I learned in my direct sales career that everybody didn’t like the same rewards or recognition that I liked. The same holds true for forming habits. The same for motivation. I’m a questioner (see below). What attitude do you hold when it comes to motivation?
We continue with Thorin Klosowski’s thoughts on the myth that strategies and motivations to form a habit are one size fits all.
Everyone has their own “perfect” method that helped them form their habit. Maybe they created a routine in a spreadsheet. Perhaps they followed the advice of countless famous people. But like most things in life, there’s no magic tip that works for everyone.
If you look through the archives at Lifehacker, you’ll find countless tips for helping form a habit, complete with examples and anecdotal evidence about how well these techniques work. But strategies aren’t universal. What works for you might not work for me. For one, our lifestyles are all a little different, so why I have (or want) a habit is completely different from yours. Motivation is different too. In her book Better Than Before: Mastering the Habits of Our Everyday Lives, author Gretchen Rubin suggests most of us fall into one of four different general categories with regards to motivation:
- Upholders respond readily to both outer expectations and inner expectations.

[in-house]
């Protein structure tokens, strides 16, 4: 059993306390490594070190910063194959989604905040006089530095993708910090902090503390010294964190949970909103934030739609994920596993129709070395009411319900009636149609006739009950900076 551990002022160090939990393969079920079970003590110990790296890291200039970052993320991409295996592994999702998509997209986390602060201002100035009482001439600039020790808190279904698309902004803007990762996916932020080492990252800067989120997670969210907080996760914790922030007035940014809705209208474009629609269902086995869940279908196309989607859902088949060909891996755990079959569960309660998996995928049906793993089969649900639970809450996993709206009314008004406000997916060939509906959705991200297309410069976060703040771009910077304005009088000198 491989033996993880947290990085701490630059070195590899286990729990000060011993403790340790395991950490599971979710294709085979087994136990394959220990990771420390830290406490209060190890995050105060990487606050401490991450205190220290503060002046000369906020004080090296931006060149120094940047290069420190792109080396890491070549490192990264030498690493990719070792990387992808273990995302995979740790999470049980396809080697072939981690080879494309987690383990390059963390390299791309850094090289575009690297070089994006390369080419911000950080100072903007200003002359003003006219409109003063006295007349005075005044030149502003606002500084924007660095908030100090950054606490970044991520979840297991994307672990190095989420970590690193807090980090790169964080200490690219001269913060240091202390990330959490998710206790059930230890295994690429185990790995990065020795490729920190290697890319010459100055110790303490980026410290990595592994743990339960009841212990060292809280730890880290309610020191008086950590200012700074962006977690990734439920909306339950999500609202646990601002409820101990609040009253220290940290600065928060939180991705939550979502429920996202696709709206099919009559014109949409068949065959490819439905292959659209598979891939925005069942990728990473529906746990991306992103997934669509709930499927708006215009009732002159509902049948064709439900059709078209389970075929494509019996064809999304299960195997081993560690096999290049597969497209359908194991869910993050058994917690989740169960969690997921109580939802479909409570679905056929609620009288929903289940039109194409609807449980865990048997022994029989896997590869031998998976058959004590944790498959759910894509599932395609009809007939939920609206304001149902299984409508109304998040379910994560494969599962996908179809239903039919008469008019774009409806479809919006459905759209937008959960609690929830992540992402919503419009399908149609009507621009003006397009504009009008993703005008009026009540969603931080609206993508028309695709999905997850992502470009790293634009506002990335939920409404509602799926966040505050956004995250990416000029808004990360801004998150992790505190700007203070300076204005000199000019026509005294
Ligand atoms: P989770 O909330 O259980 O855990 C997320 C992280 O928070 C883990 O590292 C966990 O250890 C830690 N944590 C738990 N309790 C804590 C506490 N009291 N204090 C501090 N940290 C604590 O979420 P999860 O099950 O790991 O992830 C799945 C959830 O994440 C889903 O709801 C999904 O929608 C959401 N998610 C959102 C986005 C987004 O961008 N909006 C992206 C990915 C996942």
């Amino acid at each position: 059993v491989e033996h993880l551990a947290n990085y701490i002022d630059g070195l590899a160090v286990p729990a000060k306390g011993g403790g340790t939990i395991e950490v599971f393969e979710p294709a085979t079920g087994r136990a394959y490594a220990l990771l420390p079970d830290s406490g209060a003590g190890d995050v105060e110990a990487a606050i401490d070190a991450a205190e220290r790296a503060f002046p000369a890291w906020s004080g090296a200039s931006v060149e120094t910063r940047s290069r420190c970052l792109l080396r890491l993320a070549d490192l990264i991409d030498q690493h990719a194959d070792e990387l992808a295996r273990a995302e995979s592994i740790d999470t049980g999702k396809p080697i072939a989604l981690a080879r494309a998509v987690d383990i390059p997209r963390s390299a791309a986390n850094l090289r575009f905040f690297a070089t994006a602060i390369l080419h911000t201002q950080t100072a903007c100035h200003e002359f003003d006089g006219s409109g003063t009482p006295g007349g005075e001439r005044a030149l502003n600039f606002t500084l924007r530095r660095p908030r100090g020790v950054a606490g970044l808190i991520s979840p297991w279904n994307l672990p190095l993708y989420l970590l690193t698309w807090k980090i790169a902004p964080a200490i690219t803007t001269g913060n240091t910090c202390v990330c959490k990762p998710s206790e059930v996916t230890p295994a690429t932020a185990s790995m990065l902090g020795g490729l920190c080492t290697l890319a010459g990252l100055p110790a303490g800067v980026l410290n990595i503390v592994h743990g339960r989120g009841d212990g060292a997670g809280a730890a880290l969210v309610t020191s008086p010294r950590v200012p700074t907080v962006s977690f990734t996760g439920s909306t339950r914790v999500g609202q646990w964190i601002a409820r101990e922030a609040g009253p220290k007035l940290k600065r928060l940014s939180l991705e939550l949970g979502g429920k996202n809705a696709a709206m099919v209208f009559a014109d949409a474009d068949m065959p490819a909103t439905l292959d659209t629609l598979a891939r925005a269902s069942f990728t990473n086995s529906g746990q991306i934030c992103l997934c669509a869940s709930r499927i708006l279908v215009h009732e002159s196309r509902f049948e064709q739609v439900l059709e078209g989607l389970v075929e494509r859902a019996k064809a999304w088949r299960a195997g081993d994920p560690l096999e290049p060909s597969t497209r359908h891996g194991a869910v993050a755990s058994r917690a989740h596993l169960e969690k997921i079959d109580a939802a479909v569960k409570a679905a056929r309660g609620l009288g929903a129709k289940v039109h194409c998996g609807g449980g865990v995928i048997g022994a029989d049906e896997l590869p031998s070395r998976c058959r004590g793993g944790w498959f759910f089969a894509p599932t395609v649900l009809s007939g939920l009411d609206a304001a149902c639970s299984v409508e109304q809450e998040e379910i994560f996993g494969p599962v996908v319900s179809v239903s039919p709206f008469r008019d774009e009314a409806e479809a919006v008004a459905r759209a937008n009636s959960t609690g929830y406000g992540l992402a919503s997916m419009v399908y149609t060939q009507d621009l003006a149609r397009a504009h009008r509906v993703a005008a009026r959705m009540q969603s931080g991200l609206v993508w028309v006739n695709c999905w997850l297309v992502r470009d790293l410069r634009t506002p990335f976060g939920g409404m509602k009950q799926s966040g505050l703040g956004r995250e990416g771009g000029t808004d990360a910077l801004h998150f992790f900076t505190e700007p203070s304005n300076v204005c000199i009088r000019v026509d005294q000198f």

- Questioners question all expectations, and will meet an expectation only if they believe it’s justified.
- Obligers respond readily to outer expectations but struggle to meet inner expectations.
- Rebels resist all expectations, outer and inner alike.
Knowing which group you fall into can help you work through your own tendencies to find the best way to tackle a habit. If you’re not sure which you fall into, Rubin has a quiz that can help point you in the right direction. Once you complete the quiz, she deals out a little advice for your motivation type. For example, after taking the quiz, I was labeled a “questioner,” which doles out this advice:
Once Questioners believe that a particular habit is worthwhile, they’ll stick to it—but only if they’re satisfied about the habit’s soundness and usefulness. They resist anything arbitrary or ineffective; they accept direction only from people they respect.
That doesn’t sound super helpful on the surface, but it’s helpful when thinking about habit formation. If I’m going to take something on, I need to think it’s valid and useful, so you probably won’t see me going on regular juice fasts anytime soon. I also don’t tend to need much in the way of external accountability. If I want to go on bike rides four days a week, I just go. I don’t need a riding buddy to go with. However, if I was an “obliger,” external accountability, like a workout buddy, would probably be really useful in forming that habit.
Regardless of how you feel about Rubin’s particular metric, the takeaway is really the same. We’re all a little different and what motivates us to start new habits and ditch old ones matters when you’re trying to figure out an approach that works for you.